The influence of social connectedness and self-esteem on participant retention in a bi-ethnic longitudinal study
In prospective studies it is essential that the study sample accurately represents the target population for meaningful inferences to be drawn. Understanding why some individuals do not participate, or fail to continue to participate, in longitudinal studies can provide an empirical basis for the development of effective recruitment and retention strategies to improve response rates. This study examined the influence of social connectedness and self-esteem on long-term retention of participants, using secondary data from the “San Antonio Longitudinal Study of Aging” (SALSA), a population-based study of Mexican Americans (MAs) and European Americans (EAs) aged over 65 years residing in San Antonio, Texas. We tested the effect of social connectedness, self-esteem and socioeconomic status on participant retention in both ethnic groups. In MAs only, we analyzed whether acculturation and assimilation moderated these associations and/or had a direct effect on participant retention. Low income, low frequency of social contacts and length of recruitment interval were significant predictors of non-completer status. Participants with low levels of social contacts were almost twice as likely as those with high levels of social contacts to be non-completers, even after adjustment for age, sex, ethnic group, education, household income, and recruitment interval (OR = 1.95, 95% CI: 1.26–3.01, p = 0.003). Recruitment interval consistently and strongly predicted non-completer status in all the models tested. Depending on the model, for each year beyond baseline there was a 25–33% greater likelihood of non-completion. The only significant interaction, or moderating, effect observed was between social contacts and cultural values among MAs. Specifically, MAs with both low social contacts and low acculturation on cultural values (i.e., placed high value on preserving Mexican cultural origins) were three and half times more likely to be non-completers compared with MAs in other subgroups comprised of the combination of these variables, even after adjustment for covariates. Long term studies with older and minority participants are challenging for participant retention. Strategies can be designed to enhance retention by paying special attention to participants with low social contacts and, in MAs, participants with both low social contacts and low acculturation on cultural values. Minimizing the time interval between baseline and follow-up recruitment, and maintaining frequent contact with participants during this interval should also be is integral to the study design.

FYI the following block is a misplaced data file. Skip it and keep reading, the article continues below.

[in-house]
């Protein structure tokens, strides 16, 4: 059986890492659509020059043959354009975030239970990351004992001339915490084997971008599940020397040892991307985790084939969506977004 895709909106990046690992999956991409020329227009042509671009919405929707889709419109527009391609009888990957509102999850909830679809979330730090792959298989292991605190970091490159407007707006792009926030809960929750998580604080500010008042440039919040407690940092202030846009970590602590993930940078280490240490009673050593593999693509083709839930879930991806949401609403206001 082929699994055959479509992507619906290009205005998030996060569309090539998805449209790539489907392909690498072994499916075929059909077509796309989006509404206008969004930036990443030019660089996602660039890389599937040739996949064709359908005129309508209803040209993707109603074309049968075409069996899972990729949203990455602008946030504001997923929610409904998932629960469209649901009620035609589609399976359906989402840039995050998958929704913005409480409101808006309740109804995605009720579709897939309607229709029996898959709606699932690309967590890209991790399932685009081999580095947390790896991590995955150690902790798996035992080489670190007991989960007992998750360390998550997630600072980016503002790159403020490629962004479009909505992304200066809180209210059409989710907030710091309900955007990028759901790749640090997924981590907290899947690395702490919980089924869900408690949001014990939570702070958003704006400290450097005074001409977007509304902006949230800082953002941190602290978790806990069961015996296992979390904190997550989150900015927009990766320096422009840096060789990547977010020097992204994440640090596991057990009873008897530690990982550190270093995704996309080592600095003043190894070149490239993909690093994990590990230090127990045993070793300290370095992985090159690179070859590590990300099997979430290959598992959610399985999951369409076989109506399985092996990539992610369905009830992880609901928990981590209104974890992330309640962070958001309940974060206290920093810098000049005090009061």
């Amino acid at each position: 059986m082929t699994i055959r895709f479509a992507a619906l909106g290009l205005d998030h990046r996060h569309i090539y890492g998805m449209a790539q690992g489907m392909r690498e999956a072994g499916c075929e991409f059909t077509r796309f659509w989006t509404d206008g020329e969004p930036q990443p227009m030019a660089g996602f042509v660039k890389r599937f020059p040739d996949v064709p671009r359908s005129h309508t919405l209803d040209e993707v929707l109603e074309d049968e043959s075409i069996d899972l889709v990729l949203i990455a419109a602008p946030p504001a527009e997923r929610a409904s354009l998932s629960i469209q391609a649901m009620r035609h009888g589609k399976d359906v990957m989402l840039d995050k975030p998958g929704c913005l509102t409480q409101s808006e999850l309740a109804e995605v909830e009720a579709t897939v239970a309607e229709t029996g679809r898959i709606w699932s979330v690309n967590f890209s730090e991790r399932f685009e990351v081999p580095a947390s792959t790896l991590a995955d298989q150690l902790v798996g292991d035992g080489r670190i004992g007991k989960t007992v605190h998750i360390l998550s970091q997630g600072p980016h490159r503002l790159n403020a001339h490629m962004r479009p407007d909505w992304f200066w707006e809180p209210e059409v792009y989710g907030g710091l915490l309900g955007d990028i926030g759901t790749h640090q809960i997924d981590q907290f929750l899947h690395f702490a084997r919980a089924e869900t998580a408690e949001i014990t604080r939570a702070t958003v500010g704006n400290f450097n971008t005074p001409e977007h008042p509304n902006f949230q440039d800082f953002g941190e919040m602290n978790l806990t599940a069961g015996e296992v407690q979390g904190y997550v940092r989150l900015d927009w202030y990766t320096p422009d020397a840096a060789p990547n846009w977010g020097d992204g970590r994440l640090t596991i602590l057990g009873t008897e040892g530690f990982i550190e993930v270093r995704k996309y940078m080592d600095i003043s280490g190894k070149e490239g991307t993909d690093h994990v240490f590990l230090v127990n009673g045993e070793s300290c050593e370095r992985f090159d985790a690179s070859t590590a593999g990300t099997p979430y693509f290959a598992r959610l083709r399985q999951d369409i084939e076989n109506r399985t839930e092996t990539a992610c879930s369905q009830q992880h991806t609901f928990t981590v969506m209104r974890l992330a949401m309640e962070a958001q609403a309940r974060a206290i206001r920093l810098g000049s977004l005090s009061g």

Hu, Shirley Lih-Lan, "The influence of social connectedness and self-esteem on participant retention in a bi-ethnic longitudinal study" (2010). Texas Medical Center Dissertations (via ProQuest). AAI1474834.